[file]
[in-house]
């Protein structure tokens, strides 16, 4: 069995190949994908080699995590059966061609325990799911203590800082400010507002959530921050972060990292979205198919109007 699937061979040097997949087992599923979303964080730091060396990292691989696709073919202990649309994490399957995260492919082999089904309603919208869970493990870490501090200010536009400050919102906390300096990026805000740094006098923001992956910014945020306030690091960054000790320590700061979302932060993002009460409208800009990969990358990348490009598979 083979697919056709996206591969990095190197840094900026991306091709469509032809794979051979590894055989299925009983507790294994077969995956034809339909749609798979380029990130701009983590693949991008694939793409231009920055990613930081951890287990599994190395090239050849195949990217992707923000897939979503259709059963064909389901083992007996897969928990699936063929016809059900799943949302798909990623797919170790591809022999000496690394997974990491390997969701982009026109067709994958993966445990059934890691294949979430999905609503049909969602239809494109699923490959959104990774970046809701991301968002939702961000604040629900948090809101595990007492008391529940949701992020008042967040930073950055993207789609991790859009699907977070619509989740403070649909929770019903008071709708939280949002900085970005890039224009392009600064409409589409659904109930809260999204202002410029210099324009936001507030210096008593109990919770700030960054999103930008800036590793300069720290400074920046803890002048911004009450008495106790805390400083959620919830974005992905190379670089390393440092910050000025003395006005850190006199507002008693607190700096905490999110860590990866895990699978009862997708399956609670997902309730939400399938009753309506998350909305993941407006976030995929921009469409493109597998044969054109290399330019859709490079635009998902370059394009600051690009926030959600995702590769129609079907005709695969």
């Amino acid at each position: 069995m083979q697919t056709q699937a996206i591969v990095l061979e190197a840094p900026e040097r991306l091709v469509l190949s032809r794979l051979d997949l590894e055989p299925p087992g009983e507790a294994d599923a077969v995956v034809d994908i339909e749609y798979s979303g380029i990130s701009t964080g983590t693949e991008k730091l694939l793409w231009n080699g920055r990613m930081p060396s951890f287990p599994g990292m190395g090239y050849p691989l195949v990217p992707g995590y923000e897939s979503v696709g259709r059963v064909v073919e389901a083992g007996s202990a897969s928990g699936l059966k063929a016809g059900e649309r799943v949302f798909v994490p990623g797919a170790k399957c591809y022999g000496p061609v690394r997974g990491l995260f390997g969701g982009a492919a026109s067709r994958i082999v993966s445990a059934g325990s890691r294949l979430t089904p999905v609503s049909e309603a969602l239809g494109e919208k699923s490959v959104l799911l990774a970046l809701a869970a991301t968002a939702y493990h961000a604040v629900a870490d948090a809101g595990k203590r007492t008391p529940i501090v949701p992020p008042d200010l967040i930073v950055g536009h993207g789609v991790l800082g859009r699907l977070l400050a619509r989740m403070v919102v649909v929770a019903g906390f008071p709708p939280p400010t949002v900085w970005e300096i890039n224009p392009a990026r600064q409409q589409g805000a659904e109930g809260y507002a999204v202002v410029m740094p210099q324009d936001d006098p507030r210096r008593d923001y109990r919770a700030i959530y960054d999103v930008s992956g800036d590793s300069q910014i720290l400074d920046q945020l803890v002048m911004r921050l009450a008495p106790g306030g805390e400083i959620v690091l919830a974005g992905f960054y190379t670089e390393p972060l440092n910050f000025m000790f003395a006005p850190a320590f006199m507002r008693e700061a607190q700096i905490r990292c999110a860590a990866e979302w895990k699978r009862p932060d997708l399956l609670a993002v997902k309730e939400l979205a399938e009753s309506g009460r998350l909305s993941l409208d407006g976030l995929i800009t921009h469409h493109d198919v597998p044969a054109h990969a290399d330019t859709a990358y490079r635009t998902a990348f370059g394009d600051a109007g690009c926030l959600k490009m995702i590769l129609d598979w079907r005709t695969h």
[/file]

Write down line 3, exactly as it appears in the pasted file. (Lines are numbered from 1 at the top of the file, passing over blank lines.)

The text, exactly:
């Amino acid at each position: 069995m083979q697919t056709q699937a996206i591969v990095l061979e190197a840094p900026e040097r991306l091709v469509l190949s032809r794979l051979d997949l590894e055989p299925p087992g009983e507790a294994d599923a077969v995956v034809d994908i339909e749609y798979s979303g380029i990130s701009t964080g983590t693949e991008k730091l694939l793409w231009n080699g920055r990613m930081p060396s951890f287990p599994g990292m190395g090239y050849p691989l195949v990217p992707g995590y923000e897939s979503v696709g259709r059963v064909v073919e389901a083992g007996s202990a897969s928990g699936l059966k063929a016809g059900e649309r799943v949302f798909v994490p990623g797919a170790k399957c591809y022999g000496p061609v690394r997974g990491l995260f390997g969701g982009a492919a026109s067709r994958i082999v993966s445990a059934g325990s890691r294949l979430t089904p999905v609503s049909e309603a969602l239809g494109e919208k699923s490959v959104l799911l990774a970046l809701a869970a991301t968002a939702y493990h961000a604040v629900a870490d948090a809101g595990k203590r007492t008391p529940i501090v949701p992020p008042d200010l967040i930073v950055g536009h993207g789609v991790l800082g859009r699907l977070l400050a619509r989740m403070v919102v649909v929770a019903g906390f008071p709708p939280p400010t949002v900085w970005e300096i890039n224009p392009a990026r600064q409409q589409g805000a659904e109930g809260y507002a999204v202002v410029m740094p210099q324009d936001d006098p507030r210096r008593d923001y109990r919770a700030i959530y960054d999103v930008s992956g800036d590793s300069q910014i720290l400074d920046q945020l803890v002048m911004r921050l009450a008495p106790g306030g805390e400083i959620v690091l919830a974005g992905f960054y190379t670089e390393p972060l440092n910050f000025m000790f003395a006005p850190a320590f006199m507002r008693e700061a607190q700096i905490r990292c999110a860590a990866e979302w895990k699978r009862p932060d997708l399956l609670a993002v997902k309730e939400l979205a399938e009753s309506g009460r998350l909305s993941l409208d407006g976030l995929i800009t921009h469409h493109d198919v597998p044969a054109h990969a290399d330019t859709a990358y490079r635009t998902a990348f370059g394009d600051a109007g690009c926030l959600k490009m995702i590769l129609d598979w079907r005709t695969h």